Get the scoop on President Putin’s delicious lunch menu in Saudi Arabia

Russian President Vladimir Putin arrived in Riyadh on Monday in his first visit since 2007. (SPA)
Updated 14 October 2019

Get the scoop on President Putin’s delicious lunch menu in Saudi Arabia

DUBAI: Russian President Vladimir Putin arrived in Riyadh on Monday in his first visit since 2007, and was welcomed to Al-Yamamah Palace by Saudi King Salman as well as Crown Prince Mohammed bin Salman.

The Russian president sat down to a sumptuous lunch banquet after being welcomed off his plane at King Khalid International Airport by Riyadh Governor Prince Faisal bin Bandar.

And what did the leader of Russia enjoy while in Saudi Arabia? We got the inside scoop on what was served up at the decadent luncheon.




We got the inside scoop on what was served up at the decadent luncheon. (Arab News)

To start things off, diners enjoyed a variety of hot and cold appetizers, which were followed up with a choice of three main courses.

Guests were invited to choose between smoked salmon with asparagus and balsamic sauce, chicken breasts stuffed with a creamy concoction of saffron, turmeric and vegetables and deliciously soft wagyu beef served with purple carrots, orange fruit sauce and a delicate garnish of mountain flowers.

And that wasn’t all — to show off the best Saudi Arabia has to offer, President Putin was also treated to a selection of traditional Saudi dishes, which guests could sample at their leisure.




The Russian president sat down to a sumptuous lunch banquet after being welcomed off his plane. (Arab News) 

Sweet-toothed diners then had their moment of glory as the dessert course was served up.

Chocolate mousse with fresh mangos and mango coulis was served alongside a tarte cranberry ice cream — a fun twist on the usual pairing of chocolate and vanilla ice cream.

And for those who wanted a healthier alternative, a variety of fresh fruits were offered to guests.  


Film Review: Charlie’s Angels punch through the glass ceiling

The reboot stars Ella Balinska, Kristin Stewart and Naomi Scott (L-R). Supplied
Updated 16 November 2019

Film Review: Charlie’s Angels punch through the glass ceiling

  • In a way, the women’s exploits remind you of a James Bond thriller with unbelievable gadgets and car chases
  • With a budget of around $50 million, Banks has created a movie that will lend itself to several sequels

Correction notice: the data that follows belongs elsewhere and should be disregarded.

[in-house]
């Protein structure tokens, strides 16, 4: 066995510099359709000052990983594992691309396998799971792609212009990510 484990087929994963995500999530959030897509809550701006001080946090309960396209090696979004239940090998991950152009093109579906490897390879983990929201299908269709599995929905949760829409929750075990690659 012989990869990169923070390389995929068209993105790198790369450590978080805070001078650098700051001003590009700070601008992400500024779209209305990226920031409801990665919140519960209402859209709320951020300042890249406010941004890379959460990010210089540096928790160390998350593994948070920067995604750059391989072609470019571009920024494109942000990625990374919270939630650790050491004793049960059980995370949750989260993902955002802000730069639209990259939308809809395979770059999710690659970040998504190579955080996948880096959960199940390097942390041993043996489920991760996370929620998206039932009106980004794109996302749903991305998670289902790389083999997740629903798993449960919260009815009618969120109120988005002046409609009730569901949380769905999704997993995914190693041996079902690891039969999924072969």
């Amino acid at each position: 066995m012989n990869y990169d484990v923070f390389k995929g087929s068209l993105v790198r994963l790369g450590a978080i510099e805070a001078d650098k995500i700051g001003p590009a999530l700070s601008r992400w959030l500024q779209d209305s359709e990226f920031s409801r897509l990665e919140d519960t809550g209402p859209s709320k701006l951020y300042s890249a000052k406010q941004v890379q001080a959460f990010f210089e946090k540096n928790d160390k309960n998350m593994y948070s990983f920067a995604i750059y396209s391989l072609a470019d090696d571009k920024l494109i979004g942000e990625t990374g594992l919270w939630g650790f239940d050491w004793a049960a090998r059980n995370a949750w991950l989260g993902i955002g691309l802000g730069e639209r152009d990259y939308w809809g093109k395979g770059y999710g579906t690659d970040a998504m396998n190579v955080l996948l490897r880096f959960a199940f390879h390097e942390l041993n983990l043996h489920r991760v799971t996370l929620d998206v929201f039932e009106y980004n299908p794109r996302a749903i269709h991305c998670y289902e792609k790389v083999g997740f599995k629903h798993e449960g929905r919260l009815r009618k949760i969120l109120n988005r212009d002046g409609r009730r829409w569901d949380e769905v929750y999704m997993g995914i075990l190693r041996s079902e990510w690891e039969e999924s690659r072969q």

CHENNAI: With the #MeToo movement in full swing, “Charlie’s Angels” seems to fit in splendidly. Admittedly, the Angels have been around for over four decades. Their plots to rid the world of crime and conspiracies began in 1976 with an ABC television show that led to two feature films in 2000 and 2003 with Drew Barrymore, Cameron Diaz and Lucy Liu playing the Angels. With the most angelic of expressions, they gave a hard time to law-breakers — punching and kicking their way to success. But a television reboot in 2011 of the franchise was ripped apart. So, it must have taken enormous guts for Elizabeth Banks to write, produce and act in the latest version, alongside Kristin Stewart, Naomi Scott and Ella Balinska.

The Angels receive a tough assignment — neutralizing a device called Calisto, an environmentally friendly energy source that, in the wrong hands, could cause immense destruction. And when it is discovered that the gadget will be sold to a criminal, Sabina (Stewart), Jane (Balinska) and Elena (Scott) undertake the most perilous of missions.

In a way, the women’s exploits remind you of a James Bond thriller with unbelievable gadgets and car chases. And for all one knows, the Angels may strengthen the case for a female Bond.

But what is most interesting is that Banks refrains from turning her Angels into objects of titillation. Unlike the protagonists in the earlier editions of the franchise who wore revealing clothes and pretended to be ditzy to please their boyfriends (with Diaz famously dancing in skimpy outfits to distract the male gaze in the 2000 movie), Sabina, Jane and Elena do nothing of the sort.

With a budget of around $50 million, Banks has created a movie that will lend itself to several sequels, and shooting mostly in Turkey and Germany, she has also tried to capture an international audience by introducing a Turkish-Muslim character, Fatimah (Marie-Lou Sellem).

Gripping to the core and brilliantly photographed and edited, ultimately this is a movie that does little to objectify women, but also doesn’t force the viewer to think too hard. Easy entertainment for the world of today.